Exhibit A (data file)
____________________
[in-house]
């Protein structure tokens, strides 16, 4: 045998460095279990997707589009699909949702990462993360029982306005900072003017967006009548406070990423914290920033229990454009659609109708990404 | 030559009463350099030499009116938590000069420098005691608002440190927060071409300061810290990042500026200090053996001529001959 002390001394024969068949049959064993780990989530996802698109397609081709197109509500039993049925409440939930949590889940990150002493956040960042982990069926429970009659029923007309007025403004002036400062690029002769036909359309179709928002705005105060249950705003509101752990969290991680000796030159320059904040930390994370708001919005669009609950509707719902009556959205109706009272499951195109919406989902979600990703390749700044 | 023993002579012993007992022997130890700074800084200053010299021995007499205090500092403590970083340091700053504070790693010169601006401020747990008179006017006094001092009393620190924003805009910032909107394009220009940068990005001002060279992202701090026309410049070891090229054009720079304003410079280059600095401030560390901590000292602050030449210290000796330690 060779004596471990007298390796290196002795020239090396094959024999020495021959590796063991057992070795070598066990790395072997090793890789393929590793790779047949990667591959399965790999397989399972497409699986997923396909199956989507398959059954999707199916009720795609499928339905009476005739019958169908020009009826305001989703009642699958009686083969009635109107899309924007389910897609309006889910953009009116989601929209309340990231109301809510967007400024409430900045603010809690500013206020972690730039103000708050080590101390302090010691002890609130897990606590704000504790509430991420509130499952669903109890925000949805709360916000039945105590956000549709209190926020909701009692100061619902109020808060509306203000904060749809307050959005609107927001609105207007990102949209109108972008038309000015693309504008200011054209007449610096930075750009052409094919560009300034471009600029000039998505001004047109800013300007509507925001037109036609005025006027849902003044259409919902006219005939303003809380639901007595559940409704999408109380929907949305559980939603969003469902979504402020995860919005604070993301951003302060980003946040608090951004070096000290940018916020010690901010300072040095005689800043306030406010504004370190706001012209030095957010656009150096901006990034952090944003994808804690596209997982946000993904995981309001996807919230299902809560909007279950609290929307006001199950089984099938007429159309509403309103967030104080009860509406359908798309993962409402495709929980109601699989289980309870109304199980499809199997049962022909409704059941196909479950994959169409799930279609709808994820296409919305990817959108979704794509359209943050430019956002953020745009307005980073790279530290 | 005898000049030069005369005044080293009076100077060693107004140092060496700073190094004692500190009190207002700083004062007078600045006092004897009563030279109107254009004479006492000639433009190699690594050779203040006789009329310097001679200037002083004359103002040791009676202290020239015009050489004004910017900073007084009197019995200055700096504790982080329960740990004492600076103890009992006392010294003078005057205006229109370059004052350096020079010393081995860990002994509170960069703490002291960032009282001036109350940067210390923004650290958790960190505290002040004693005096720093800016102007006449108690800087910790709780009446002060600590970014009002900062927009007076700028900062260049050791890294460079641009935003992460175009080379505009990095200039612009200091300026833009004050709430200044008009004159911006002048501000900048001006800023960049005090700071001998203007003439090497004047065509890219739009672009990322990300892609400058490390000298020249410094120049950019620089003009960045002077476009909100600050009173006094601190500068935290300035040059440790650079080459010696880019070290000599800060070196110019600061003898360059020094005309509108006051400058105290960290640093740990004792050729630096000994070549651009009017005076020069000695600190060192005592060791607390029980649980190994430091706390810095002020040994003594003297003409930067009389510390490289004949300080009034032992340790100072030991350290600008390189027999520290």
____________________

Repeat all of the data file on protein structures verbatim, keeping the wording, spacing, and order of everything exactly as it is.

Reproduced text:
[in-house]
């Protein structure tokens, strides 16, 4: 045998460095279990997707589009699909949702990462993360029982306005900072003017967006009548406070990423914290920033229990454009659609109708990404 | 030559009463350099030499009116938590000069420098005691608002440190927060071409300061810290990042500026200090053996001529001959 002390001394024969068949049959064993780990989530996802698109397609081709197109509500039993049925409440939930949590889940990150002493956040960042982990069926429970009659029923007309007025403004002036400062690029002769036909359309179709928002705005105060249950705003509101752990969290991680000796030159320059904040930390994370708001919005669009609950509707719902009556959205109706009272499951195109919406989902979600990703390749700044 | 023993002579012993007992022997130890700074800084200053010299021995007499205090500092403590970083340091700053504070790693010169601006401020747990008179006017006094001092009393620190924003805009910032909107394009220009940068990005001002060279992202701090026309410049070891090229054009720079304003410079280059600095401030560390901590000292602050030449210290000796330690 060779004596471990007298390796290196002795020239090396094959024999020495021959590796063991057992070795070598066990790395072997090793890789393929590793790779047949990667591959399965790999397989399972497409699986997923396909199956989507398959059954999707199916009720795609499928339905009476005739019958169908020009009826305001989703009642699958009686083969009635109107899309924007389910897609309006889910953009009116989601929209309340990231109301809510967007400024409430900045603010809690500013206020972690730039103000708050080590101390302090010691002890609130897990606590704000504790509430991420509130499952669903109890925000949805709360916000039945105590956000549709209190926020909701009692100061619902109020808060509306203000904060749809307050959005609107927001609105207007990102949209109108972008038309000015693309504008200011054209007449610096930075750009052409094919560009300034471009600029000039998505001004047109800013300007509507925001037109036609005025006027849902003044259409919902006219005939303003809380639901007595559940409704999408109380929907949305559980939603969003469902979504402020995860919005604070993301951003302060980003946040608090951004070096000290940018916020010690901010300072040095005689800043306030406010504004370190706001012209030095957010656009150096901006990034952090944003994808804690596209997982946000993904995981309001996807919230299902809560909007279950609290929307006001199950089984099938007429159309509403309103967030104080009860509406359908798309993962409402495709929980109601699989289980309870109304199980499809199997049962022909409704059941196909479950994959169409799930279609709808994820296409919305990817959108979704794509359209943050430019956002953020745009307005980073790279530290 | 005898000049030069005369005044080293009076100077060693107004140092060496700073190094004692500190009190207002700083004062007078600045006092004897009563030279109107254009004479006492000639433009190699690594050779203040006789009329310097001679200037002083004359103002040791009676202290020239015009050489004004910017900073007084009197019995200055700096504790982080329960740990004492600076103890009992006392010294003078005057205006229109370059004052350096020079010393081995860990002994509170960069703490002291960032009282001036109350940067210390923004650290958790960190505290002040004693005096720093800016102007006449108690800087910790709780009446002060600590970014009002900062927009007076700028900062260049050791890294460079641009935003992460175009080379505009990095200039612009200091300026833009004050709430200044008009004159911006002048501000900048001006800023960049005090700071001998203007003439090497004047065509890219739009672009990322990300892609400058490390000298020249410094120049950019620089003009960045002077476009909100600050009173006094601190500068935290300035040059440790650079080459010696880019070290000599800060070196110019600061003898360059020094005309509108006051400058105290960290640093740990004792050729630096000994070549651009009017005076020069000695600190060192005592060791607390029980649980190994430091706390810095002020040994003594003297003409930067009389510390490289004949300080009034032992340790100072030991350290600008390189027999520290």